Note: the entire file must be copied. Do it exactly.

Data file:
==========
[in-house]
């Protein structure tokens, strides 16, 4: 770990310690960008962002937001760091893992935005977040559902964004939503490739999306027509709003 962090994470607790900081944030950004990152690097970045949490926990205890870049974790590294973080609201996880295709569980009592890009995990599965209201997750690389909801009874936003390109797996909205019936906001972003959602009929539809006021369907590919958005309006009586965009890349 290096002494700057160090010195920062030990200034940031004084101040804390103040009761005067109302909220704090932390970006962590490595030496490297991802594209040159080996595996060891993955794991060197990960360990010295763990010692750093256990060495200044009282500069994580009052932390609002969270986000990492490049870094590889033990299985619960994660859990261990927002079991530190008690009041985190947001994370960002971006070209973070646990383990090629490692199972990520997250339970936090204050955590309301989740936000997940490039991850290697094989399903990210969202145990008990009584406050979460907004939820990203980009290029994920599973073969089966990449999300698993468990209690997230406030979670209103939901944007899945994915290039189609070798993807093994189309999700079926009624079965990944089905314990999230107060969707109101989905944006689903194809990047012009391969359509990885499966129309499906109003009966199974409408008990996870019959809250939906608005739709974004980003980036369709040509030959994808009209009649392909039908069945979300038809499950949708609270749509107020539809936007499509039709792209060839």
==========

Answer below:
[in-house]
């Protein structure tokens, strides 16, 4: 770990310690960008962002937001760091893992935005977040559902964004939503490739999306027509709003 962090994470607790900081944030950004990152690097970045949490926990205890870049974790590294973080609201996880295709569980009592890009995990599965209201997750690389909801009874936003390109797996909205019936906001972003959602009929539809006021369907590919958005309006009586965009890349 290096002494700057160090010195920062030990200034940031004084101040804390103040009761005067109302909220704090932390970006962590490595030496490297991802594209040159080996595996060891993955794991060197990960360990010295763990010692750093256990060495200044009282500069994580009052932390609002969270986000990492490049870094590889033990299985619960994660859990261990927002079991530190008690009041985190947001994370960002971006070209973070646990383990090629490692199972990520997250339970936090204050955590309301989740936000997940490039991850290697094989399903990210969202145990008990009584406050979460907004939820990203980009290029994920599973073969089966990449999300698993468990209690997230406030979670209103939901944007899945994915290039189609070798993807093994189309999700079926009624079965990944089905314990999230107060969707109101989905944006689903194809990047012009391969359509990885499966129309499906109003009966199974409408008990996870019959809250939906608005739709974004980003980036369709040509030959994808009209009649392909039908069945979300038809499950949708609270749509107020539809936007499509039709792209060839």